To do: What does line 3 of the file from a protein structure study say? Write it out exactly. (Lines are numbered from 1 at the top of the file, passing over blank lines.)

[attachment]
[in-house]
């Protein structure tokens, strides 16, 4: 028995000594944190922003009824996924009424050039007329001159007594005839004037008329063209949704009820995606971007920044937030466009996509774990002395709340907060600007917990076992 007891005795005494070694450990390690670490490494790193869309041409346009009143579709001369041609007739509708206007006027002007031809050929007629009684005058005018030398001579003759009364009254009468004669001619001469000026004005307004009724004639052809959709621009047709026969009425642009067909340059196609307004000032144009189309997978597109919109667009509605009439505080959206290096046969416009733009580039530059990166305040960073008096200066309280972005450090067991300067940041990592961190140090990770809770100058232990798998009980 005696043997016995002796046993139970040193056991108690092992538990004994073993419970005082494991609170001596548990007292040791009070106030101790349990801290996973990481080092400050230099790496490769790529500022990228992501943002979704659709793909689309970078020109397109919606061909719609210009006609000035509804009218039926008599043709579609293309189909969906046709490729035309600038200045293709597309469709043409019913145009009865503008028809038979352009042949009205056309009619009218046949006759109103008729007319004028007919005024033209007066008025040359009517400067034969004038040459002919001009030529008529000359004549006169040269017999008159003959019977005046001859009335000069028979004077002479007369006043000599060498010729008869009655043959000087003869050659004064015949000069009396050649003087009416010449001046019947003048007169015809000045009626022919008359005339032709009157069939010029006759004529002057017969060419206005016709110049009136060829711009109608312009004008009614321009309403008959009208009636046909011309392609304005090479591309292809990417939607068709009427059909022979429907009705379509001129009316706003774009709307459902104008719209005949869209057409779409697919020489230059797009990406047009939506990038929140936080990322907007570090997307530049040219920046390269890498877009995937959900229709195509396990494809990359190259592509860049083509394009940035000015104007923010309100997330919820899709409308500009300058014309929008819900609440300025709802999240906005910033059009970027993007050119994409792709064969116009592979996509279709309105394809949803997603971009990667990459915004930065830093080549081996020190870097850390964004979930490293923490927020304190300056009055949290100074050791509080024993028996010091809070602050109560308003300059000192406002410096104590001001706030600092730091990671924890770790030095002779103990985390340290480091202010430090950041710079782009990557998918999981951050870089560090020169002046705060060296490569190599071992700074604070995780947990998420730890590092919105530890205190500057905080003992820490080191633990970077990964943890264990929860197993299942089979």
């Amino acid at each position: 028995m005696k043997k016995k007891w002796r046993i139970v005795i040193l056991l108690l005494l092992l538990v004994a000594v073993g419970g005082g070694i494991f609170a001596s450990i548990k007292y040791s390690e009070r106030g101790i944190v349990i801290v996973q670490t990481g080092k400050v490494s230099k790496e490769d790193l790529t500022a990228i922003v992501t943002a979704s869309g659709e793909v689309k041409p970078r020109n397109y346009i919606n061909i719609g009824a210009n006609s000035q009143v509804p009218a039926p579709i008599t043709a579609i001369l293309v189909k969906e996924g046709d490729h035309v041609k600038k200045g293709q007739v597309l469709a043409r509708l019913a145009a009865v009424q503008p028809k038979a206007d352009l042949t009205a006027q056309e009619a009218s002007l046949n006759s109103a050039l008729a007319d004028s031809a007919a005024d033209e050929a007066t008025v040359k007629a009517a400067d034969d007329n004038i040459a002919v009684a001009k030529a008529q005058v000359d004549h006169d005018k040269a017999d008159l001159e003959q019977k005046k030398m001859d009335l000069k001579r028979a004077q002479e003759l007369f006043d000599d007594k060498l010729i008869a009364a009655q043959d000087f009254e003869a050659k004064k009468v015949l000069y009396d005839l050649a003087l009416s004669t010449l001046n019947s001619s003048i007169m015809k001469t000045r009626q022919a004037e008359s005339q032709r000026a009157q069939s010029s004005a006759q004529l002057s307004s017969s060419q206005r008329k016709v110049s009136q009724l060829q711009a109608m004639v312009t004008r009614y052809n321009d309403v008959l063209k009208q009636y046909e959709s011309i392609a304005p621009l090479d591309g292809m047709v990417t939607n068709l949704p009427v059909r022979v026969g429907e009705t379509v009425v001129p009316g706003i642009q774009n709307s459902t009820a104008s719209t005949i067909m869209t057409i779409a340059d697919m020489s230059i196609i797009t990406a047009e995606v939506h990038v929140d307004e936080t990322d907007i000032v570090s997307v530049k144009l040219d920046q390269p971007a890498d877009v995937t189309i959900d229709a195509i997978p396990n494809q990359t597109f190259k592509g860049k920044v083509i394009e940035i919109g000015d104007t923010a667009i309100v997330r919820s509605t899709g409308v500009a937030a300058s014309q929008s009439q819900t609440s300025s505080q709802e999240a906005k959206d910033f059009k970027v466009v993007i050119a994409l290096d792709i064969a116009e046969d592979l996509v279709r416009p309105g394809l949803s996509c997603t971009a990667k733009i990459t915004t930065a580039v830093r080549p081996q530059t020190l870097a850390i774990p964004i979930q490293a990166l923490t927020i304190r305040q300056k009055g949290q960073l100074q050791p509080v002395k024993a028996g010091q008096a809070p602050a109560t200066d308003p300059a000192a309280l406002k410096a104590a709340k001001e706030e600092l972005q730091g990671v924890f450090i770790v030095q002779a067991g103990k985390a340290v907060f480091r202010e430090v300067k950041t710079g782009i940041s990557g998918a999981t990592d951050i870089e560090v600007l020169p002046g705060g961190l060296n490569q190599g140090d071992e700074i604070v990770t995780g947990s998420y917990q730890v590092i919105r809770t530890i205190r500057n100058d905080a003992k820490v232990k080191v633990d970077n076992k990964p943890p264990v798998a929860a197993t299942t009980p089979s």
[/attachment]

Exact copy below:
């Amino acid at each position: 028995m005696k043997k016995k007891w002796r046993i139970v005795i040193l056991l108690l005494l092992l538990v004994a000594v073993g419970g005082g070694i494991f609170a001596s450990i548990k007292y040791s390690e009070r106030g101790i944190v349990i801290v996973q670490t990481g080092k400050v490494s230099k790496e490769d790193l790529t500022a990228i922003v992501t943002a979704s869309g659709e793909v689309k041409p970078r020109n397109y346009i919606n061909i719609g009824a210009n006609s000035q009143v509804p009218a039926p579709i008599t043709a579609i001369l293309v189909k969906e996924g046709d490729h035309v041609k600038k200045g293709q007739v597309l469709a043409r509708l019913a145009a009865v009424q503008p028809k038979a206007d352009l042949t009205a006027q056309e009619a009218s002007l046949n006759s109103a050039l008729a007319d004028s031809a007919a005024d033209e050929a007066t008025v040359k007629a009517a400067d034969d007329n004038i040459a002919v009684a001009k030529a008529q005058v000359d004549h006169d005018k040269a017999d008159l001159e003959q019977k005046k030398m001859d009335l000069k001579r028979a004077q002479e003759l007369f006043d000599d007594k060498l010729i008869a009364a009655q043959d000087f009254e003869a050659k004064k009468v015949l000069y009396d005839l050649a003087l009416s004669t010449l001046n019947s001619s003048i007169m015809k001469t000045r009626q022919a004037e008359s005339q032709r000026a009157q069939s010029s004005a006759q004529l002057s307004s017969s060419q206005r008329k016709v110049s009136q009724l060829q711009a109608m004639v312009t004008r009614y052809n321009d309403v008959l063209k009208q009636y046909e959709s011309i392609a304005p621009l090479d591309g292809m047709v990417t939607n068709l949704p009427v059909r022979v026969g429907e009705t379509v009425v001129p009316g706003i642009q774009n709307s459902t009820a104008s719209t005949i067909m869209t057409i779409a340059d697919m020489s230059i196609i797009t990406a047009e995606v939506h990038v929140d307004e936080t990322d907007i000032v570090s997307v530049k144009l040219d920046q390269p971007a890498d877009v995937t189309i959900d229709a195509i997978p396990n494809q990359t597109f190259k592509g860049k920044v083509i394009e940035i919109g000015d104007t923010a667009i309100v997330r919820s509605t899709g409308v500009a937030a300058s014309q929008s009439q819900t609440s300025s505080q709802e999240a906005k959206d910033f059009k970027v466009v993007i050119a994409l290096d792709i064969a116009e046969d592979l996509v279709r416009p309105g394809l949803s996509c997603t971009a990667k733009i990459t915004t930065a580039v830093r080549p081996q530059t020190l870097a850390i774990p964004i979930q490293a990166l923490t927020i304190r305040q300056k009055g949290q960073l100074q050791p509080v002395k024993a028996g010091q008096a809070p602050a109560t200066d308003p300059a000192a309280l406002k410096a104590a709340k001001e706030e600092l972005q730091g990671v924890f450090i770790v030095q002779a067991g103990k985390a340290v907060f480091r202010e430090v300067k950041t710079g782009i940041s990557g998918a999981t990592d951050i870089e560090v600007l020169p002046g705060g961190l060296n490569q190599g140090d071992e700074i604070v990770t995780g947990s998420y917990q730890v590092i919105r809770t530890i205190r500057n100058d905080a003992k820490v232990k080191v633990d970077n076992k990964p943890p264990v798998a929860a197993t299942t009980p089979s």